Epilepsy Myoclonic Absences
What is the syndrome called epilepsy with myoclonic-absences?
Epilepsy with myoclonic-absences is a rare form of epilepsy. Fewer than 1 in 100 children seen in a specialty center for epilepsy have this syndrome.
- These seizures typically begin between 2 and 12 years of age with the majority starting around 7 years of age.
- They are seen more often in boys than in girls.
- The cause of this epilepsy syndrome is unknown.
What do seizures look like in epilepsy with myoclonic-absences?
The most characteristic seizure type is a myoclonic-absence seizure. During a seizure, the child’s neck, back, and arms become stiff or rigid (tonic contraction). There is ratchet-like (repeated starts and stops) jerking of the head, arms, and legs. The child is not aware and has a staring facial expression. The loss of awareness might be subtle and hard to notice.
- Some children might stop breathing during the tonic or stiffening part of the seizure. They could also lose control of their urine.
- Seizures last 10-60 seconds and happen several times a day. They may occur in groups or clusters when the child is waking up.
- Falls during a seizure can happen but are not common.
Over time, 70% of children will have other types of seizures, including generalized tonic-clonic, clonic, absence, and atonic seizures. In the other 30%, myoclonic-absence is the only seizure type. In up to 40% of children, generalized tonic-clonic seizures are noted before myoclonic-absence begin.
Is epilepsy with myoclonic-absences inherited?
The cause of this epilepsy syndrome is unknown. It has been reported that about 1 in 5 children with this condition will have a family member with a form of epilepsy, usually generalized epilepsy.
In up to 3 in 10 children, an inborn or acquired brain injury may be found.
What are known triggers to this seizure type?
- Breathing heavily or hyperventilation can trigger seizures during an EEG (electroencephalogram).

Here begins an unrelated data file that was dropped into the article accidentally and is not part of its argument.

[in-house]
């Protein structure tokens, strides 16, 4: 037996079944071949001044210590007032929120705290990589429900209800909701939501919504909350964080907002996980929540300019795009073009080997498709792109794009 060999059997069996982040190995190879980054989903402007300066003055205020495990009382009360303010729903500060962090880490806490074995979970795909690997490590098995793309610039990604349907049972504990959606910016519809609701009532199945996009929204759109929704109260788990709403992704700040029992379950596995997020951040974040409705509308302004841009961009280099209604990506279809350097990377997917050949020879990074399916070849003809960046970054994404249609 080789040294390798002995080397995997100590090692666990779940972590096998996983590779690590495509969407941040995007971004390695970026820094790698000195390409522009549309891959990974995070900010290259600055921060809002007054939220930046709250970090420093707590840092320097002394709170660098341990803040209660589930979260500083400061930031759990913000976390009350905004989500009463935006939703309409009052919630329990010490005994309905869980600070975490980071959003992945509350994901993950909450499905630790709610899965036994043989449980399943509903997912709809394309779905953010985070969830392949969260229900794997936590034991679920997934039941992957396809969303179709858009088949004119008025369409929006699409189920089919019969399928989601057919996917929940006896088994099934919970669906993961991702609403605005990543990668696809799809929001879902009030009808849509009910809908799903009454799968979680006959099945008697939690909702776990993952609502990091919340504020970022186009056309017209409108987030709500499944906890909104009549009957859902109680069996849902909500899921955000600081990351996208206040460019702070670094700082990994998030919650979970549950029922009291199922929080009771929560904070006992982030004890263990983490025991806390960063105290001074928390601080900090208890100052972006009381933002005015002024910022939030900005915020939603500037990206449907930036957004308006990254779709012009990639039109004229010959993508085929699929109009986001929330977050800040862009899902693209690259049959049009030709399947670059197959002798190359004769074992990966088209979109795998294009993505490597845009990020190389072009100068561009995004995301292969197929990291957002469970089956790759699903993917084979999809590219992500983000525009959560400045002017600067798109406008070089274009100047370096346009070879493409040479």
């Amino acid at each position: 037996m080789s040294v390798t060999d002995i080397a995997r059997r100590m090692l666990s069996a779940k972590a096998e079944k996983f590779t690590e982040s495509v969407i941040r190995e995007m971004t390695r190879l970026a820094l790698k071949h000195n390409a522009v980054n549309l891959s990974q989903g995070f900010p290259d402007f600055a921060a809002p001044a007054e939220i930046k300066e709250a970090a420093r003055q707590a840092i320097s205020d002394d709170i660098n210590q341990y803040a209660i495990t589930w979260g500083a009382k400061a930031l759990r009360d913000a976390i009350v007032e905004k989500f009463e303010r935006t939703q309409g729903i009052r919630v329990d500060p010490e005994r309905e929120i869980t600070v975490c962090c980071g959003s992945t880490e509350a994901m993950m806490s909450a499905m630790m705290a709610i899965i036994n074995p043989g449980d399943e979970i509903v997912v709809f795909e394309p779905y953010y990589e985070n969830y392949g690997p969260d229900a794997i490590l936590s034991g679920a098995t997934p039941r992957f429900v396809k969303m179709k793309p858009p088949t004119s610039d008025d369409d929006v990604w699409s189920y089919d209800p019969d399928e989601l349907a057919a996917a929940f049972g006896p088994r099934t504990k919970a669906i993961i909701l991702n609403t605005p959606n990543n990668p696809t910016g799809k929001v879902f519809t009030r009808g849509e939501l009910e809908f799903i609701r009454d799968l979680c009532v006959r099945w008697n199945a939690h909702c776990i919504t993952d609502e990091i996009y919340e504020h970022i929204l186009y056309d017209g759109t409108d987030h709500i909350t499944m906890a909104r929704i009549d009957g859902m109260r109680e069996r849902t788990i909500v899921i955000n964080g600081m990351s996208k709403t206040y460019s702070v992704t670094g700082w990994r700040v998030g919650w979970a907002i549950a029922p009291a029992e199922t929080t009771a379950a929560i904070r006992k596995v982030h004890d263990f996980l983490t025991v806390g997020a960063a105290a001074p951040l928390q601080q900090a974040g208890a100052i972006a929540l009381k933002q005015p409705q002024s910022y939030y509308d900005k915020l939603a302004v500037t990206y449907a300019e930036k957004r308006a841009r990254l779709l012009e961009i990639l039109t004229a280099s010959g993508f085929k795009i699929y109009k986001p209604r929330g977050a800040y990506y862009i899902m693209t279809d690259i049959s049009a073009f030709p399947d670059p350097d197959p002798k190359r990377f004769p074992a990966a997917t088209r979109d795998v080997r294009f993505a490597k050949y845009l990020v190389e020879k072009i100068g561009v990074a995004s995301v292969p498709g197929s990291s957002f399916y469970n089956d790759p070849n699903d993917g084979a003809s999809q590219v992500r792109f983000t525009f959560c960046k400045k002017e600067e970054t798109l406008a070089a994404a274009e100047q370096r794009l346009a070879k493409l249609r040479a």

- Seizures triggered by intermittent light stimulation are rare.
How is epilepsy with myoclonic-absences diagnosed?
- Getting a typical clinical history and seizure description, along with an EEG (electroencephalogram), help with making the diagnosis. Find tools and forms to help you describe the seizures in our toolbox.
- Your doctor will take a good history and may ask your child to hyperventilate (breathe fast and deep) during the examination.
- The EEG is the most important test. The EEG shows a typical pattern of normal background activity, but a 3 per second spike-wave activity during a seizure. Other abnormalities like spikes and spike-wave discharges may also be seen.
- MRI (magnetic resonance imaging) scans might be ordered to look for a structural change in the brain. The MRI is usually normal and shows no abnormalities from a specific or known cause.
How is epilepsy with myoclonic-absences treated?
- Seizures in this syndrome usually don’t respond well to anti-seizure medication.
- Medications often tried are valproic acid (Depakote/Depakene), ethosuximide (Zarontin), lamotrigine (Lamictal), and clobazam (Onfi), amongst others.
- Recently rufinamide was also reported to be useful.
- Usually, several medications are needed in combination to maximize seizure control.
- Medications such as carbamazepine, oxcarbazepine, eslicarbazepine and phenytoin should be avoided as they tend to worsen seizures.
- Surgery is generally not an option.
What is the outlook for persons with epilepsy with myoclonic-absences?
- Approximately 7 in 10 children with epilepsy with myoclonic-absences will eventually be diagnosed with learning disabilities.
- Some children will develop multiple seizure types - that are resistant to treatment and have a characteristic EEG pattern - called Lennox-Gastaut syndrome.
- In more than half of the children, seizures will persist into adulthood. In others, they may disappear after a mean period of 5.5 years from onset.
- Prognosis is more favorable if medication can control the seizures early.
- Lennox-Gastaut Syndrome Foundation, a member of the Rare Epilepsy Network (REN)
- International League Against Epilepsy (ILAE) on epilepsy with myoclonic-absences
- What’s a clinical trial and why should you join one? Find out here.
- Find a Clinical Trial
- Information on current clinical trials also can be found at www.clinicaltrials.gov.
- Find epilepsy therapies in various stages of development in our Epilepsy Pipeline Tracker
- Genton P, Bureau M. Epilepsy with myoclonic absences. CNS Drugs. 2006;20(11):911-6.
- Häusler M, Kluger G, Nikanorova M. Epilepsy with myoclonic absences - favourable response to add-on rufinamide treatment in 3 cases. Neuropediatrics. 2011 Feb;42(1):28-9.
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